|Learning Objectives||Computer Numeric Control (CNC) milling is a subtractive process of using a rotary bit that goes back and forth, up and down, cutting material (wood, foam) away from a base. The CNC milling process can also engrave objects and create relief effects. We will cover the basics of preparing topography files for milling in Rhino and then in RhinoCAM. We will discuss a range of possible uses for the mill.|
Class will start with a quick discussion of the project scope, timeline, and components. See the project description for more details.
Rhino + RhinoCAM processes for setting up to mill - Slides showing the many uses of CNC router
- Break students into 4 teams and each team will research a material and milling process - plaster, wood, foam, 2D profiling with wood
- Stress the importance of getting materials immediately, measure actual thickness with calipers and model accordingly (4" thickness max)
- Teams to model their smaller test objects in RhinoCAM for next week.
- Earlybirds welcome to talk to Chris for file approval.
Shop Tour with Chris Palmer
This will include an intro to 3d printing, an additive process, wherein an object is created one layer at a time. We will use efficient processes to create massing iterations of your final project within Rhino, and then prepare these iterations for printing. We will discuss a range of possible uses for the 3D Printer.
Intro to the mill.
- RhinoCAM Tutorial 1 of 2
- Watch this video
- RhinoCAM Tutorial 2 of 2
- Watch this, too
Below are screenshots of key moments in setting up a file for milling. We'll talk through the steps in class.
Test Model Project
Working in groups of three or four, each team will research an assigned material and milling process, produce a test cut object employing that process, and prepare a presentation for the group on the results. Groups should prepare a presentation of the range of use of each of these materials, as well as a test cut that demonstrates one particular use.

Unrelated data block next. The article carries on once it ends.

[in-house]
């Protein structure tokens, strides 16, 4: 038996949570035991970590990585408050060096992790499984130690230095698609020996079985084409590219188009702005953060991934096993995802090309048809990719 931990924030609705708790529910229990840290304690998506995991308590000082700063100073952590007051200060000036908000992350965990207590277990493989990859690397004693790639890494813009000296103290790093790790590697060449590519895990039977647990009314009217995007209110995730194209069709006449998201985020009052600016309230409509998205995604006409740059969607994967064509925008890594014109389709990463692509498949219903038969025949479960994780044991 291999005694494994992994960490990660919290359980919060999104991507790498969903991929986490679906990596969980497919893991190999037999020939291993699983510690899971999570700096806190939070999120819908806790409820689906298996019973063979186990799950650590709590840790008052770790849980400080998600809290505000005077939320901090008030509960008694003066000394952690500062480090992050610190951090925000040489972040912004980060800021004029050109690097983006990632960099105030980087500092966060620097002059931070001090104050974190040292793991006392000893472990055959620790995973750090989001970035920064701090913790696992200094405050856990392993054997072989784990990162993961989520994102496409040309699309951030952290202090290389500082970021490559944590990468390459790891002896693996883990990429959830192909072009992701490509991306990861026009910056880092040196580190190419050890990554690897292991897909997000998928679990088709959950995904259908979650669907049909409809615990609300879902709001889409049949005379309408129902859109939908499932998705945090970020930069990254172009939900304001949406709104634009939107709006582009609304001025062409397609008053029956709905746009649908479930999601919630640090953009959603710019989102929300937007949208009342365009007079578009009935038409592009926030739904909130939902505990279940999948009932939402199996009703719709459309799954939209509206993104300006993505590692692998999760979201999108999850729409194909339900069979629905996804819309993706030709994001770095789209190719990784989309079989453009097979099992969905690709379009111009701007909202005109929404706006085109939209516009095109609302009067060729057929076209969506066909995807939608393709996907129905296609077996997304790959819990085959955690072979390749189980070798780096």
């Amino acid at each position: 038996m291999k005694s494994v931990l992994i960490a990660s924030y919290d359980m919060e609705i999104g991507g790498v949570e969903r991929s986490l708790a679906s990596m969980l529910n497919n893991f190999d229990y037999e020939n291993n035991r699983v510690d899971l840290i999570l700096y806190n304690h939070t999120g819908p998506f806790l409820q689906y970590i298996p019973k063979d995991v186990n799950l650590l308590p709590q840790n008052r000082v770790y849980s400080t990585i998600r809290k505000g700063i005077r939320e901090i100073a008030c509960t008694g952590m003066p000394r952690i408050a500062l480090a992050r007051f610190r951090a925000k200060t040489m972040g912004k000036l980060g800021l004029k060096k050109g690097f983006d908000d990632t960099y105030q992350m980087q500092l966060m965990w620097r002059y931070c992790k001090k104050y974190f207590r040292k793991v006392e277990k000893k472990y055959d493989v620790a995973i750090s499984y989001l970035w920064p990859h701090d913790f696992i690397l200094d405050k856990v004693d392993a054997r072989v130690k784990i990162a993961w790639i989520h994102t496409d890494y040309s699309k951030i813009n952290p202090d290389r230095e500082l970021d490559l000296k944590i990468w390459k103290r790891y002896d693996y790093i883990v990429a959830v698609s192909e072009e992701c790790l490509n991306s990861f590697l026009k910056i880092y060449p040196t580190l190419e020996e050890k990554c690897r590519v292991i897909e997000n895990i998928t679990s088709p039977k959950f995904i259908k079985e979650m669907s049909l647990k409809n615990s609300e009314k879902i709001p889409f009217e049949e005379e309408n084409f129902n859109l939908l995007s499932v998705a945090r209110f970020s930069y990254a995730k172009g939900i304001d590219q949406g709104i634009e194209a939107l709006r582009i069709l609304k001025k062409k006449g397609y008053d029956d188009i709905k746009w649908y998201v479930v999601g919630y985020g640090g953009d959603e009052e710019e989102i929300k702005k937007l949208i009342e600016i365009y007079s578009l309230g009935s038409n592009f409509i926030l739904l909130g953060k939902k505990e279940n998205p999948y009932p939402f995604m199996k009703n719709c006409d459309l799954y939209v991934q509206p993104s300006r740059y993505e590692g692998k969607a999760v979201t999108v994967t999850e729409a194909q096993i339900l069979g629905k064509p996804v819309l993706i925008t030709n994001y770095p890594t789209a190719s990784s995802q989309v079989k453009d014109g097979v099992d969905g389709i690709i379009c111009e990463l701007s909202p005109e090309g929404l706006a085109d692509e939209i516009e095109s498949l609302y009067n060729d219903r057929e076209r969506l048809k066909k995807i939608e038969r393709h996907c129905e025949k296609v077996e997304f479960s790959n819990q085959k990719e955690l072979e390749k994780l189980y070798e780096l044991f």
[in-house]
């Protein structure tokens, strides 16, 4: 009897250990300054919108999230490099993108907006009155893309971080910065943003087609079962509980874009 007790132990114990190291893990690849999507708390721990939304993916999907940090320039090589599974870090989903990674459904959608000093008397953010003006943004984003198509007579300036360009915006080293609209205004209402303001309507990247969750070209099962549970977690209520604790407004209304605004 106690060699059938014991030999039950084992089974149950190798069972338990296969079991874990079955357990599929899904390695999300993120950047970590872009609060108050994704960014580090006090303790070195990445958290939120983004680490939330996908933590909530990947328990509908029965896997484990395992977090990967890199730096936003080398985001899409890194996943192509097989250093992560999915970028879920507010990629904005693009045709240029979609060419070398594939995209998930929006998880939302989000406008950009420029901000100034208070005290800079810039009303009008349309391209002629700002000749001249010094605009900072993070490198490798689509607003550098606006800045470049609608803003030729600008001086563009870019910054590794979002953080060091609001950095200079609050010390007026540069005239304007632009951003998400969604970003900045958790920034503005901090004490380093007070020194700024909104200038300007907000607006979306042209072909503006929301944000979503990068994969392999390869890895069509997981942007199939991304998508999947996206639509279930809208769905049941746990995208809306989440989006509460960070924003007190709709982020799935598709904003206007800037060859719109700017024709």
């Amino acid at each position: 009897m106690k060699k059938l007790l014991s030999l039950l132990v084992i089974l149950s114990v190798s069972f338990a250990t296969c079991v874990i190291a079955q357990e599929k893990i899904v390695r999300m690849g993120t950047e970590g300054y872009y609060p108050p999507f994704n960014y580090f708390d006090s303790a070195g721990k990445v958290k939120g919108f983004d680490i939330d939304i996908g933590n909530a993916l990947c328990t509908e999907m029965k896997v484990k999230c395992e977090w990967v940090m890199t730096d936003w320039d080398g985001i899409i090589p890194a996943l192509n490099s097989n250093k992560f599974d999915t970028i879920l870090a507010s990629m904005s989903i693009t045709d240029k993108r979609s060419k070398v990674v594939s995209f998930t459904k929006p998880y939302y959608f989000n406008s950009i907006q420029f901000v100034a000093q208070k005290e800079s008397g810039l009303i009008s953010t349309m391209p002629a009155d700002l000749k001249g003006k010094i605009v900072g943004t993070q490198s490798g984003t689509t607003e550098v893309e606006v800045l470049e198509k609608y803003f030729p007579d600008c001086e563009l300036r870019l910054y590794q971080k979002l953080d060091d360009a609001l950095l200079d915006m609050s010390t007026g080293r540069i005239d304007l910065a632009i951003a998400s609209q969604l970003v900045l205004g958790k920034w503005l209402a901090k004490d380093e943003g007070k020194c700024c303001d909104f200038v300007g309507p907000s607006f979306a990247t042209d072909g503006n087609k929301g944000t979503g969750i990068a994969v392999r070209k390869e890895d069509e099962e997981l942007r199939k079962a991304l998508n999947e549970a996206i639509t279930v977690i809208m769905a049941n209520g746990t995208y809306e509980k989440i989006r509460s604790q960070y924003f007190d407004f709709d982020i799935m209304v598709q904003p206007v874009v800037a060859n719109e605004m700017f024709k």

- cast plaster may be milled after drying for a particular length of time (be sure to cast your plaster ingots right away!)
- Alex Spatzier
- Brooke Hair
- Jeremy Shiman
- Min Zhang
- both the fastest and cheapest material to mill, foam makes up in volume what it lacks in aesthenic quality
- Rebecca Rusinow
- Tsai-Jung Shen
- Mia Narell
- Xin Xin Nong
- a wide variety of milling options are offered by wood and wood composites - this group may want to investiagate a range of material options
- Jessica Jia Chen
- Phirak Suon
- Yuxu Han
- Kasra Yazdanbakhsh
- 3d Printing
- those in this group should gain enough experience with 3d printing as to be Chris Palmer 'certified' to setup and run jobs for other students
- Joanna Salem
- Brooke Jones
- Nancy Mei
- Baxter (Taylor) Smith
- Nov 8th
- Materials purchased, plaster ingots cast.
- Nov 11th-13th
- Completed RhinoCAM model reviewed and pre-approved by Chris. Each team should schedule time with Chris, and expect to spend at least 30m reviewing and correcting the necessary files.
- Nov 14th
- Review of completed test cuts (except plaster group).